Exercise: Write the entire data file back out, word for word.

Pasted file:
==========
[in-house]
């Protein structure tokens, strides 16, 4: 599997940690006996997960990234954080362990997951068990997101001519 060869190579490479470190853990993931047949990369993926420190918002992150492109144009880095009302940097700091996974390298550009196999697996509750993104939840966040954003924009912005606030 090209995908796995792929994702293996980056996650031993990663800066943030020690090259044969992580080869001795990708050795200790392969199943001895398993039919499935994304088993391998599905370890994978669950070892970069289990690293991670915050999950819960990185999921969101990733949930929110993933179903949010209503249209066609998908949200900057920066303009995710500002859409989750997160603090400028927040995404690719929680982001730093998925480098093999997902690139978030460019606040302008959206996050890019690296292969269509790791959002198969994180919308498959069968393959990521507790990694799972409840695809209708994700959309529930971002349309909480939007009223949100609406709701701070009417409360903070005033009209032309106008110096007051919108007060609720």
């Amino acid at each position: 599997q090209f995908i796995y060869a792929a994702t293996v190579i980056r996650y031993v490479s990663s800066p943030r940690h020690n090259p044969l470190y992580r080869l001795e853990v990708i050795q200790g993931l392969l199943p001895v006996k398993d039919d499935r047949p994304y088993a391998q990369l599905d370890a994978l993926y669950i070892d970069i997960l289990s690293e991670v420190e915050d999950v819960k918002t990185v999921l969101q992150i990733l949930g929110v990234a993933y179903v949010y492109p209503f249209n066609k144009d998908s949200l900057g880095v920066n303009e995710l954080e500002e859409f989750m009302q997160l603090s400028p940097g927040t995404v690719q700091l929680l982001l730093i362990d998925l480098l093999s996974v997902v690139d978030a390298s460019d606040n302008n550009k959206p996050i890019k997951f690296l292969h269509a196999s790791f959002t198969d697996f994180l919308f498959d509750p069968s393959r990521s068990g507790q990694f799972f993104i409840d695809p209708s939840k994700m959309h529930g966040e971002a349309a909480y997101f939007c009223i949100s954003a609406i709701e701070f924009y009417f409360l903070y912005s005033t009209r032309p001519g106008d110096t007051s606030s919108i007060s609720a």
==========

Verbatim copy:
[in-house]
């Protein structure tokens, strides 16, 4: 599997940690006996997960990234954080362990997951068990997101001519 060869190579490479470190853990993931047949990369993926420190918002992150492109144009880095009302940097700091996974390298550009196999697996509750993104939840966040954003924009912005606030 090209995908796995792929994702293996980056996650031993990663800066943030020690090259044969992580080869001795990708050795200790392969199943001895398993039919499935994304088993391998599905370890994978669950070892970069289990690293991670915050999950819960990185999921969101990733949930929110993933179903949010209503249209066609998908949200900057920066303009995710500002859409989750997160603090400028927040995404690719929680982001730093998925480098093999997902690139978030460019606040302008959206996050890019690296292969269509790791959002198969994180919308498959069968393959990521507790990694799972409840695809209708994700959309529930971002349309909480939007009223949100609406709701701070009417409360903070005033009209032309106008110096007051919108007060609720």
């Amino acid at each position: 599997q090209f995908i796995y060869a792929a994702t293996v190579i980056r996650y031993v490479s990663s800066p943030r940690h020690n090259p044969l470190y992580r080869l001795e853990v990708i050795q200790g993931l392969l199943p001895v006996k398993d039919d499935r047949p994304y088993a391998q990369l599905d370890a994978l993926y669950i070892d970069i997960l289990s690293e991670v420190e915050d999950v819960k918002t990185v999921l969101q992150i990733l949930g929110v990234a993933y179903v949010y492109p209503f249209n066609k144009d998908s949200l900057g880095v920066n303009e995710l954080e500002e859409f989750m009302q997160l603090s400028p940097g927040t995404v690719q700091l929680l982001l730093i362990d998925l480098l093999s996974v997902v690139d978030a390298s460019d606040n302008n550009k959206p996050i890019k997951f690296l292969h269509a196999s790791f959002t198969d697996f994180l919308f498959d509750p069968s393959r990521s068990g507790q990694f799972f993104i409840d695809p209708s939840k994700m959309h529930g966040e971002a349309a909480y997101f939007c009223i949100s954003a609406i709701e701070f924009y009417f409360l903070y912005s005033t009209r032309p001519g106008d110096t007051s606030s919108i007060s609720a």